Robert Plant expressed awe at songwriters who were able to “voice somebody else’s condition” in their lyrics, saying the concept was beyond his imagination.

In the latest episode of his Digging Deep podcast, the Led Zeppelin legend singled out Bob Dylan as a prime example of writers with such an ability, heaping praise on the singer-songwriter’s latest album, 2020's Rough and Rowdy Ways.

Plant and show host Matt Everitt discussed the different values of songs with words and instrumental compositions, with Plant noting he took a “sweet and sour” approach to the separate disciplines. Turning to the topic of lyrics, he noted, "Whose soul are you really baring? Are you baring your own soul? … Do you go into character, or do you refer to people who you care about who are in trouble? And the song pours out from another angle. That’s quite something.”

After Everitt showed some surprise at this, Plant added: “My songwriting’s pretty … it goes in a straight line. The idea of me actually taking on the guise of somebody who’s been in some kind of situation that you can only watch from afar – it’s more than I can even imagine, to voice somebody else’s condition and actually be them in the song.”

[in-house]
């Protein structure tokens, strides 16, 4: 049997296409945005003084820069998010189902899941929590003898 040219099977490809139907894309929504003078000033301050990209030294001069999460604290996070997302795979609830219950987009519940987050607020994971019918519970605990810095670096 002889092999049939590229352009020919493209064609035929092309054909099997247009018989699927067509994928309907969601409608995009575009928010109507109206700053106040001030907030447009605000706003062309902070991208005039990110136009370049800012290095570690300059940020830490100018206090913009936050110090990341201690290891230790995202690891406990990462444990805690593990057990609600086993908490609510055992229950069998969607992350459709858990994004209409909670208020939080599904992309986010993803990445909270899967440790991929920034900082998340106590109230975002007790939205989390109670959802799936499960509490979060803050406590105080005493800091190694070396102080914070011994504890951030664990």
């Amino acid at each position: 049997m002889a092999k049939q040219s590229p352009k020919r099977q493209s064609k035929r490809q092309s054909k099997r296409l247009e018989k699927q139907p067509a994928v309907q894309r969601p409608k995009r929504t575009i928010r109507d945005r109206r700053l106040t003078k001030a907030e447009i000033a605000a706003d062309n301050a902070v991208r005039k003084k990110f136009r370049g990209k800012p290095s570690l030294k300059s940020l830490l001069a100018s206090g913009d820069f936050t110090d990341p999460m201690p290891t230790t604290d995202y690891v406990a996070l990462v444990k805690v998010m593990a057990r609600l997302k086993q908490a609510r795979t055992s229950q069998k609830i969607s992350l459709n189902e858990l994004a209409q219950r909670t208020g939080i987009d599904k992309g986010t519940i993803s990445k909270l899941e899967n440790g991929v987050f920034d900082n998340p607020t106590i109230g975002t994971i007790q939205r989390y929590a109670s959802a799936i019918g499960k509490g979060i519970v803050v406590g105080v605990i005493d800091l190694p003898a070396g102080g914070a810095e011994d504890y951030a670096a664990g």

You can listen to the show below.

Plant described Rough and Rowdy Ways as containing songs about “people who’ve lived a life and they are actually telling it.” He said Dylan was “able to – whimsically, almost, I would say – tell us the story of what he sees of himself and how he sees other people.” Recalling the first time he heard the album's opening track, "I Contain Multitudes," he noted he "just went, ‘This is the story of all of our lives! Except he’s taken the bends in a totally different way, the curves.’”

He speculated that Dylan “could probably have written for about a week in that idiom, that way of seeing it all,” describing the result as “tremendous, very moving” and “very special writing for now.”

The subject of the latest episode was “Rude World,” Plant’s collaboration with Jimmy Page from the 1997 album The Inner Flame, an all-star tribute to Rainer Ptacek, a German-born, American-based guitarist player who died in 1997. “Jimmy’s guitar is absolutely out of this world,” Plant said. ‘We were able to spin effects and overcook the snare and do stuff that Jimmy and I would not have done in our normal relationship as songwriters and players.”


Robert Plant Albums Ranked

More From 98.7 The Grand